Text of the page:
Today was the first time I did an energy theater activity as an instructor. I decided to do this because
(1) I have been wanting to do some more physics (not just physics education stuff) with students in my teaching physics course
(2) I have been wanting to get them be engaged in some meaningful learning and learning activities, not just reading, talking, writing, and observing (although all of those are important, too)
(3) I wanted to shift our content focus, which has been heavily force and motion, to other topics.
(4) Today was a good day to be outside doing energy theater–it was sunny and 70 degrees!
Somethings that are really nice about energy theater include
(1) The rules are minimal but still provide a lot of structure, and the scenarios tied with rules provide a clear goal
(2) The activity just launches well–meaning that students start doing productive things, without looking to instructor, and without instructor having to answer a million question, or prod anything along. I spent most of my time away from the students listening, meandering back to ask a question or two, and then disappearing.
(3) There is lots to do, lots to negotiate, and lots of ways to participate–understanding the situation, deciding how many objects, what kinds of energy, what the signs for energy will be, how to mark the ground, who will start where, how many people they need, how things will evolve, how big a space they’ll need to fit everyone. The doing that happens, is by virtue of the physical space and the physical activity, seems naturally conducive for collaboration, listening, and discussing well.
(4) Different ideas about how to represent the situation arise (which is great), but, at the same time, much of this variations is reliable and predictable –has anyone done the submerged basket ball without the idea of buoyant energy coming up? The balance of diversity of ideas, with ability of instructor to anticipate and manage is nice.
(5) Students have to make decisions about how simple or complex to model the situation… should we include the air, or just the ground? Do we need to worry about the thermal energy of the ball? Do we need to give the rubberband some kinetic energy, or can we just say it gets potential energy directly? It’s easy for me to let them own these decisions.
(6) It is also easy, as an instructor, to see, feel, and hear how things are going and where they might be going. They are talking, moving, arranging, etc. It is also easy to ask questions that are helpful but not disruptive– “Did you guys decide how many objects there will be?” or “Have you guys discussed where everyone will need to start?” or “What’s this spot on the floor?” … or “Oooh. What’s that the sign for?”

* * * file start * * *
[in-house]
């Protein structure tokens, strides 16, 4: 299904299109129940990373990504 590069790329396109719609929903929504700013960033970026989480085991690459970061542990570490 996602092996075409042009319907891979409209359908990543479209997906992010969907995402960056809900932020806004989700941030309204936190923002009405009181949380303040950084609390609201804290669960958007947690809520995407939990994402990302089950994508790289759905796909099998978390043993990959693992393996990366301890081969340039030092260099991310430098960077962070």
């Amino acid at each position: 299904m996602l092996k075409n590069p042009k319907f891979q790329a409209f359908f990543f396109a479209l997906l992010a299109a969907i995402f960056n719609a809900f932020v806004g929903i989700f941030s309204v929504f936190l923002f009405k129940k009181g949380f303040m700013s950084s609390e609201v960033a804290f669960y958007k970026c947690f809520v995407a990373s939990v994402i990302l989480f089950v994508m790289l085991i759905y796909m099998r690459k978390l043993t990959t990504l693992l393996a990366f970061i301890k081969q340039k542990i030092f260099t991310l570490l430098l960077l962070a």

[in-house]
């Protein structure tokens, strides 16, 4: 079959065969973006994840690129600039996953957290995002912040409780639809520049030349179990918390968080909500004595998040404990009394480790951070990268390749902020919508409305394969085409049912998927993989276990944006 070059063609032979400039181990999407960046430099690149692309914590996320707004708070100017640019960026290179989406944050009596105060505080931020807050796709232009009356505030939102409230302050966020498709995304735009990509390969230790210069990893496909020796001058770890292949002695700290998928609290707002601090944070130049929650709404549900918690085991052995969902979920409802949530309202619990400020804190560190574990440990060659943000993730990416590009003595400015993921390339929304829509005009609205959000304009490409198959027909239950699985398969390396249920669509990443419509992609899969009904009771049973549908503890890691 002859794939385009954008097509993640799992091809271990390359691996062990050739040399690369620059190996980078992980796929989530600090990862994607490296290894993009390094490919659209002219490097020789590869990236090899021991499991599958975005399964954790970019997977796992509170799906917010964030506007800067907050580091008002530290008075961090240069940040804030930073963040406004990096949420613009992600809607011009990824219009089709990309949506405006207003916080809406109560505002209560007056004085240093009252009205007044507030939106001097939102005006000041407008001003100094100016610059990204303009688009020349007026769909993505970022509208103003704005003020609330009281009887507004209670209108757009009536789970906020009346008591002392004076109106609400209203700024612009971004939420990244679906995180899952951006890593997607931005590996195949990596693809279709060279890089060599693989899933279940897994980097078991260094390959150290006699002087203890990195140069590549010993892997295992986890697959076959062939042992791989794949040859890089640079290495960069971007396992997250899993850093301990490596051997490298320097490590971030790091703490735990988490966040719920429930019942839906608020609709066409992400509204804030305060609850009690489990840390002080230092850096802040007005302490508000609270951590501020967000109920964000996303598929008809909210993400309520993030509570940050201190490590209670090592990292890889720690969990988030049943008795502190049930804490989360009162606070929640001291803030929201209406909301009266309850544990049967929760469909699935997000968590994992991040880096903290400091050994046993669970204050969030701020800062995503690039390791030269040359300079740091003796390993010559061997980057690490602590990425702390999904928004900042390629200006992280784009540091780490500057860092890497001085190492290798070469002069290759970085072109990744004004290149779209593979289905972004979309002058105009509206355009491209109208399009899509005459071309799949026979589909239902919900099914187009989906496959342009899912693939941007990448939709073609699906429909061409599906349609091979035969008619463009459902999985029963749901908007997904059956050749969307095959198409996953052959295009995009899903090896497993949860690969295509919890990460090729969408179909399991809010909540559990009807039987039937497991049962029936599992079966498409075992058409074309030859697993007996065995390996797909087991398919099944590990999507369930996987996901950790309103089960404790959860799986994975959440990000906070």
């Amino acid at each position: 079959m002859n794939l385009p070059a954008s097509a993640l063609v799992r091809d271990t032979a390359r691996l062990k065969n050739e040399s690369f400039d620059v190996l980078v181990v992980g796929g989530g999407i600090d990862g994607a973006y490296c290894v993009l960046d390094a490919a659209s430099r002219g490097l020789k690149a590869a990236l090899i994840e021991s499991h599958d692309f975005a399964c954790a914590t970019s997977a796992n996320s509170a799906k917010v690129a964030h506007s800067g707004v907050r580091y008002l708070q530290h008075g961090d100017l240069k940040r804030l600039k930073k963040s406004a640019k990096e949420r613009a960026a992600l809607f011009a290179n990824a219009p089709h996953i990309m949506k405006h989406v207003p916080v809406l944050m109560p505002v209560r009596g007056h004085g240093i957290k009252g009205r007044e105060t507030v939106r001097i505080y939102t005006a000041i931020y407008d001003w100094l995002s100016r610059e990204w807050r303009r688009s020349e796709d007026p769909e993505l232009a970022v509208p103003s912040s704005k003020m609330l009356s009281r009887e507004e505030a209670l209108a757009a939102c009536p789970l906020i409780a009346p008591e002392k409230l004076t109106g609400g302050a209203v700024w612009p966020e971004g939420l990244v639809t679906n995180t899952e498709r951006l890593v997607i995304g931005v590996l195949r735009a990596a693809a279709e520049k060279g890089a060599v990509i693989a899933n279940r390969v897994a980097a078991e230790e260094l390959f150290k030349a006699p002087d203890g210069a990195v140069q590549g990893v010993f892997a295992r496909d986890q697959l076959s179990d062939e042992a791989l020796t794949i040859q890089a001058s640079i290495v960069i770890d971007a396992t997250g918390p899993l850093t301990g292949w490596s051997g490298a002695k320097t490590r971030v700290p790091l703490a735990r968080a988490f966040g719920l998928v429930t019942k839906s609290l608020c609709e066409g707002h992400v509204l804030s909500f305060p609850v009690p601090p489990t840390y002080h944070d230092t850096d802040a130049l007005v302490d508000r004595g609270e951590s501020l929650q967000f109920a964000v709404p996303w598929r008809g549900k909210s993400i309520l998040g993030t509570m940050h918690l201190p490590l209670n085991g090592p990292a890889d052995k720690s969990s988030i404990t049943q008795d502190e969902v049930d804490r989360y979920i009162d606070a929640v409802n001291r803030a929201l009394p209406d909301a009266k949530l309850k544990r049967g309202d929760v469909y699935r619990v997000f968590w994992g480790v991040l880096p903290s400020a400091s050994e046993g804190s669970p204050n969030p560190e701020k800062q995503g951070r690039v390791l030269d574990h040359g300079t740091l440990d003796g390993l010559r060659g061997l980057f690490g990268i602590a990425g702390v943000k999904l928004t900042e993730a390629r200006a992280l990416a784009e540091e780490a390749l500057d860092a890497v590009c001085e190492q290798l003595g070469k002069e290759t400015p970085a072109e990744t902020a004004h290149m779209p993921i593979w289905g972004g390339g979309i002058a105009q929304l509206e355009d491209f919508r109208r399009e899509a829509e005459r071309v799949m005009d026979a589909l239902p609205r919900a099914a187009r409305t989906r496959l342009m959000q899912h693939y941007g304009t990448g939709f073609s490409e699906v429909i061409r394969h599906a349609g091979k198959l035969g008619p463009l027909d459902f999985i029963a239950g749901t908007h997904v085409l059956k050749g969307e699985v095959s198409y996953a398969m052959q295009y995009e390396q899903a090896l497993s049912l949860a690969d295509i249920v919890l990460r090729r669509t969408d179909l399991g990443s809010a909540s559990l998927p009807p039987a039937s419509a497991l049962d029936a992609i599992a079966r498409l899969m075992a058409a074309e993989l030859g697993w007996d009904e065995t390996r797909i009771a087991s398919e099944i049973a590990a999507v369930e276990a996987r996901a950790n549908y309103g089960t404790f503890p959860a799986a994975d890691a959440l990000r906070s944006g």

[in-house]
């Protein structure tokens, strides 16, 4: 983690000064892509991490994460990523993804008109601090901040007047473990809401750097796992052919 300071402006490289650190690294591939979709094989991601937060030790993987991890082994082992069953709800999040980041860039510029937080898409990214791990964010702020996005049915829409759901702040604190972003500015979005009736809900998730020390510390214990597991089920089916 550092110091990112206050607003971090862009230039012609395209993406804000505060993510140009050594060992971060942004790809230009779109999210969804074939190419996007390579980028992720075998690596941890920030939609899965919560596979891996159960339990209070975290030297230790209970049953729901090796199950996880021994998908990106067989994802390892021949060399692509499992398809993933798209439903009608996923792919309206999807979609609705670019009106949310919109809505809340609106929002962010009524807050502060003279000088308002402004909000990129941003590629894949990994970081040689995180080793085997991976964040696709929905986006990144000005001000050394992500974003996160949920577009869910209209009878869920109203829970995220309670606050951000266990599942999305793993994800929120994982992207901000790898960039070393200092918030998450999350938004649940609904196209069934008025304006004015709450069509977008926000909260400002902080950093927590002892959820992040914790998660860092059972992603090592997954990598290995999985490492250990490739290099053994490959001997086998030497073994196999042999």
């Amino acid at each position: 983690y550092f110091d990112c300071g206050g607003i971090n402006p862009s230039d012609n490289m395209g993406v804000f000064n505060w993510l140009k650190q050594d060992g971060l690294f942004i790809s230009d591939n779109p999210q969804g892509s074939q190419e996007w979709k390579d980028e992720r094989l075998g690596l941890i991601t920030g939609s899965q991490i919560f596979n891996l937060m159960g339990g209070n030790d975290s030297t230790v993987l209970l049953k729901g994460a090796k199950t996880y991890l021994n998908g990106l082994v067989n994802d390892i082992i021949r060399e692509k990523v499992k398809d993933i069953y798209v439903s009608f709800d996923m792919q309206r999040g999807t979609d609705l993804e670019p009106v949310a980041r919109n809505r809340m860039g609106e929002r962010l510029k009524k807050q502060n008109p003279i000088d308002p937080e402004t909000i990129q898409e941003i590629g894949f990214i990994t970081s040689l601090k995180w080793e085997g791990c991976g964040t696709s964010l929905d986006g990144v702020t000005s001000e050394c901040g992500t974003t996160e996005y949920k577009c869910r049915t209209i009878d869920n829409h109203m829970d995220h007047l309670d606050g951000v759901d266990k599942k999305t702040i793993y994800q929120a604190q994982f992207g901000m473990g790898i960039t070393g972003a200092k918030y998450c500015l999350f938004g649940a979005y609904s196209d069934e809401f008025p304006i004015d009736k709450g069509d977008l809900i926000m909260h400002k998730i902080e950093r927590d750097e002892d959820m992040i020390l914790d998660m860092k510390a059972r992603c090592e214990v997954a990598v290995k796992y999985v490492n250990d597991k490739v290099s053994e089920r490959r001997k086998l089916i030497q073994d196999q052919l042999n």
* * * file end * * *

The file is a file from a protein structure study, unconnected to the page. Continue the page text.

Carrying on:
(7) It’s also easy to suggest productive directions when they stall: “Well it sounds like you guys have two different ideas about how we should do this–Could we start by trying to actually do one and see how it works out, and then go back and focus on the other?” … “I have some whiteboards over there if you think it will help to try diagramming this out.” I like the ability to “do” things to see how they work, or write in order to plan more carefully. The talking, doing, writing aspects draw out different ideas, constraints, and realizations.
(8) Lots of issues and questions come up, including questions about choosing where “zero” energy will be? Whether or not energy needs to flow through object, or whether it can just jump straight over. Questions about whether energy can transfer and transform at the same time or whether it needs to do one or the other. Questions about how much thermal energy needs to be in each object, and whether they need to be the same. Questions about whether energy can be in an intermediate place where it’s not yet in second object but has left the first object, questions about can we invent new kinds of energy, questions about whether potential energy should be in objects or not, questions about whether all kinds of forces have respective kinds of energy, etc. etc. etc.
All and all in was a good day with energy theater. Students seems to notice right away that they’ve never been asked to do something like this where they keep track of what the energy is doing–that they typically are only asked to consider initial and final states, and maybe maybe some intermediate state, but not detailed tracking of where and how energy moves and changes.
Some of the most interesting discussions were when we had two plausible ways to model the situation, but individuals had different reasons to favor one or the other, or reasons to think that both were valid. It was interesting for me to see that some ways of solving the problems just “looked” better than others… and I wondered how much of that was aesthetic vs. scientific, or even both, because flow can be very aesthetic and is part of the science here.
The last part that was good about today was that students were “in” the moment a lot of the time, meaning that they were absorbed in the doing of arguing, listening, deciding, etc. It wasn’t forced or contrived.
OK one more things. The medium is just very good for negotiating and troubleshooting. If I had to be this picky about students diagrams (at first), it would seem like I was being an annoying teacher, but when the question is, “wait, where am I supposed to go next?”… Or “Wait, which of us is going to change to KE and which to PE when we step?”… it seems natural. Of course we need to know who and when and how, otherwise how will we move ourselves correctly. I can’t imagine a student with a static representation, student being so open to questions about the micro-details of energy transfers. I’d be nagging them.